The Far Right Regards Human Inequality as “Natural” (book excerpt)

This book is about far right politics in the United States. It is an
effort to understand movements such as the alt-right: what they want,
what they do, who they appeal to, and how they interact with other
political forces. It is also an effort to place these movements in
historical context, to analyze how and why they have developed over the
past half-century, and how current circumstances affect their strengths
and limitations. has made Insurgent Supremacists: The U.S. Far Right’s Challenge to State and Empire its latest Progressive Pick of the Week and has published an excerpt from the book’s introduction. Here are a few more snippets:

Before 2015 or 2016, most mainstream reporters and political pundits
had never heard
of the alt-right, and they scrambled to figure out what
the movement was and what it stood for. Because alt-rightists didn’t
look or act like stereotypical Neo-Nazis, people accused them of trying
to hide their white supremacist politics behind a “benign” label, even
though in fact many of them went out of their way to sound as offensive
and bigoted as possible. Because alt-rightists were explicitly white
nationalist, many observers didn’t notice that they also promoted a
misogyny so extreme that even many Neo-Nazis criticized it. And because
some “anti-globalist” conservatives started using the alt-right label,
many critics missed the distinction between fellow travelers and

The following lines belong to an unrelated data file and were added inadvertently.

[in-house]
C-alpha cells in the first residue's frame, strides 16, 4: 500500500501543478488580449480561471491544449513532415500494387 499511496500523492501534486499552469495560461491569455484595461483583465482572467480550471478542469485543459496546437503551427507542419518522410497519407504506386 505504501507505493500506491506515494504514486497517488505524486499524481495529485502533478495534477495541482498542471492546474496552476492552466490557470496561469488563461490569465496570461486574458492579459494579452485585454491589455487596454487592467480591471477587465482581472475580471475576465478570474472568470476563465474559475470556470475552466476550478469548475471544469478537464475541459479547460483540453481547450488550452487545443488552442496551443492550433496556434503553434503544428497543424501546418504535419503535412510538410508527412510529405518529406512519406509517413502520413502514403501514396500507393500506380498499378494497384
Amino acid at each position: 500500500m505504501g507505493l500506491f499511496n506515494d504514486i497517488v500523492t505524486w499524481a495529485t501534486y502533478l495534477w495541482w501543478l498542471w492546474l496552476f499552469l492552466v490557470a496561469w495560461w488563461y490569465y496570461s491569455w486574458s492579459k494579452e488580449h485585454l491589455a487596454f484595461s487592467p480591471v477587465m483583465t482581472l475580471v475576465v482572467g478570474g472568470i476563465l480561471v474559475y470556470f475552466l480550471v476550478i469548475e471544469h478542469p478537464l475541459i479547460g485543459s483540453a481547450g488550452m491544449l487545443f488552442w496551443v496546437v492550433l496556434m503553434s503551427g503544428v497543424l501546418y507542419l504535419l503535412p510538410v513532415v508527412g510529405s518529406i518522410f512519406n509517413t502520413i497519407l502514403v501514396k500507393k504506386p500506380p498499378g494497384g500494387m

committed adherents — between those Trump supporters who wanted to
reclaim control of the American republic for white Christian men and
those who hoped for the republic’s collapse. Although media coverage of
the alt-right gradually improved, this initial confusion underscored the
need to rethink superficial, overgeneralized, and outmoded conceptions,
and to recognize the far right as a dynamic, changing collection of

*                     *                     *

Instead of focusing on a specific doctrine, my approach begins with a
specific historical turning point: in the 1970s and 1980s, for the first
time since World War II, rightists in significant numbers began to
withdraw their loyalty from the US government. This marked a sharp break
with the right’s traditional role as defender of the established order,
as one of the forces helping economic and political elites to maintain
social control. In my view, the resulting division between oppositional
and system-loyal rightists is more significant than ideological
differences about race, religion, economics, or other factors.

*                     *                     *

The far right presents multiple kinds of threats. In the short
term, it’s extremely unlikely that far rightists could seize power and
bring about the kind of society they envision. While this cannot be
ruled out in the longer term, there are several more immediate reasons
to take the far right seriously. First, far rightists carry out
harassment and violence against targeted groups, and they encourage
other people to do the same. Second, far rightists create more space for
system-loyal forces to intensify their own bigotry, scapegoating, and
violence, both by offering an example for system-loyal groups to learn
from, and also by providing an “extreme” example that helps more
“moderate” versions look legitimate by comparison. Third, far rightists
can exploit popular grievances to draw support away from left-wing
liberatory alternatives. Fourth, far rightists can infect the left
itself with their poisonous ideas or recruit leftists to work with them

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Photo credit: By Mark Dixon from Pittsburgh, PA (Charlottesville-1520282) [CC BY 2.0], via Wikimedia Commons.

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